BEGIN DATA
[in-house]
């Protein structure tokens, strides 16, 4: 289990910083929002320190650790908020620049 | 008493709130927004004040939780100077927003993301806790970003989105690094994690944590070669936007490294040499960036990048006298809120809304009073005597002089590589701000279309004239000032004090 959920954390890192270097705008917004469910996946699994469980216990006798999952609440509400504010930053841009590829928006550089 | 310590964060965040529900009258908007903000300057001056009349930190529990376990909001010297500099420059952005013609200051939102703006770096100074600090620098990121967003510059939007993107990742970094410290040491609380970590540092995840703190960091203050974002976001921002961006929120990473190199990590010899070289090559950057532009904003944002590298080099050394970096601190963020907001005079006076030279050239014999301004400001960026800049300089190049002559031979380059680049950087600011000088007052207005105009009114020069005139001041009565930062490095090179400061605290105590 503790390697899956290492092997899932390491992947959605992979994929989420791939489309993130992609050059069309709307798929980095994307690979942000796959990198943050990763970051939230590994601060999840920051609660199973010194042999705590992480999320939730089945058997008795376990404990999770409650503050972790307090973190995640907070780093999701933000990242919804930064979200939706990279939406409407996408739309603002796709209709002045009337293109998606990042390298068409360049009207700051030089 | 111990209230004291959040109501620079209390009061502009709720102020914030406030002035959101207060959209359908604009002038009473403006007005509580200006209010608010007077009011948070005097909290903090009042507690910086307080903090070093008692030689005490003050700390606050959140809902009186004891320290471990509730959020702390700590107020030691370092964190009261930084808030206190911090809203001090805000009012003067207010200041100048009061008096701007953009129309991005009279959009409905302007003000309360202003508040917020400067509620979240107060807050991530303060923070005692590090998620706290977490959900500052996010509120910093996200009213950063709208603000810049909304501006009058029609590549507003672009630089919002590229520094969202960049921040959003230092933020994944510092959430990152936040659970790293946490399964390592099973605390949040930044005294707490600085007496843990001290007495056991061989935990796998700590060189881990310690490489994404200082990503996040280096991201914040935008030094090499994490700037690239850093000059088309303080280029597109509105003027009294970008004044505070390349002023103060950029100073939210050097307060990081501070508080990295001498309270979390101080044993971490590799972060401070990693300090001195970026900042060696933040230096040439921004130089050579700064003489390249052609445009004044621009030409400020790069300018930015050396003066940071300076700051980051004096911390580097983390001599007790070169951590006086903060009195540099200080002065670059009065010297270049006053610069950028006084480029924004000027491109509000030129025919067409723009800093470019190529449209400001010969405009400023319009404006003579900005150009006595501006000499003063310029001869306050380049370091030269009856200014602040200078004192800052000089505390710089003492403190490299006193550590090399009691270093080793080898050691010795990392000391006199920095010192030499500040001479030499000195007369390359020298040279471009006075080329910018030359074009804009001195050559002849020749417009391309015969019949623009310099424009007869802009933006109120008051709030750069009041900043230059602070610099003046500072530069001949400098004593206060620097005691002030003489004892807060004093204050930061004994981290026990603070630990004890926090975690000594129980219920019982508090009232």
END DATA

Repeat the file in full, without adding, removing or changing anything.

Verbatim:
[in-house]
């Protein structure tokens, strides 16, 4: 289990910083929002320190650790908020620049 | 008493709130927004004040939780100077927003993301806790970003989105690094994690944590070669936007490294040499960036990048006298809120809304009073005597002089590589701000279309004239000032004090 959920954390890192270097705008917004469910996946699994469980216990006798999952609440509400504010930053841009590829928006550089 | 310590964060965040529900009258908007903000300057001056009349930190529990376990909001010297500099420059952005013609200051939102703006770096100074600090620098990121967003510059939007993107990742970094410290040491609380970590540092995840703190960091203050974002976001921002961006929120990473190199990590010899070289090559950057532009904003944002590298080099050394970096601190963020907001005079006076030279050239014999301004400001960026800049300089190049002559031979380059680049950087600011000088007052207005105009009114020069005139001041009565930062490095090179400061605290105590 503790390697899956290492092997899932390491992947959605992979994929989420791939489309993130992609050059069309709307798929980095994307690979942000796959990198943050990763970051939230590994601060999840920051609660199973010194042999705590992480999320939730089945058997008795376990404990999770409650503050972790307090973190995640907070780093999701933000990242919804930064979200939706990279939406409407996408739309603002796709209709002045009337293109998606990042390298068409360049009207700051030089 | 111990209230004291959040109501620079209390009061502009709720102020914030406030002035959101207060959209359908604009002038009473403006007005509580200006209010608010007077009011948070005097909290903090009042507690910086307080903090070093008692030689005490003050700390606050959140809902009186004891320290471990509730959020702390700590107020030691370092964190009261930084808030206190911090809203001090805000009012003067207010200041100048009061008096701007953009129309991005009279959009409905302007003000309360202003508040917020400067509620979240107060807050991530303060923070005692590090998620706290977490959900500052996010509120910093996200009213950063709208603000810049909304501006009058029609590549507003672009630089919002590229520094969202960049921040959003230092933020994944510092959430990152936040659970790293946490399964390592099973605390949040930044005294707490600085007496843990001290007495056991061989935990796998700590060189881990310690490489994404200082990503996040280096991201914040935008030094090499994490700037690239850093000059088309303080280029597109509105003027009294970008004044505070390349002023103060950029100073939210050097307060990081501070508080990295001498309270979390101080044993971490590799972060401070990693300090001195970026900042060696933040230096040439921004130089050579700064003489390249052609445009004044621009030409400020790069300018930015050396003066940071300076700051980051004096911390580097983390001599007790070169951590006086903060009195540099200080002065670059009065010297270049006053610069950028006084480029924004000027491109509000030129025919067409723009800093470019190529449209400001010969405009400023319009404006003579900005150009006595501006000499003063310029001869306050380049370091030269009856200014602040200078004192800052000089505390710089003492403190490299006193550590090399009691270093080793080898050691010795990392000391006199920095010192030499500040001479030499000195007369390359020298040279471009006075080329910018030359074009804009001195050559002849020749417009391309015969019949623009310099424009007869802009933006109120008051709030750069009041900043230059602070610099003046500072530069001949400098004593206060620097005691002030003489004892807060004093204050930061004994981290026990603070630990004890926090975690000594129980219920019982508090009232």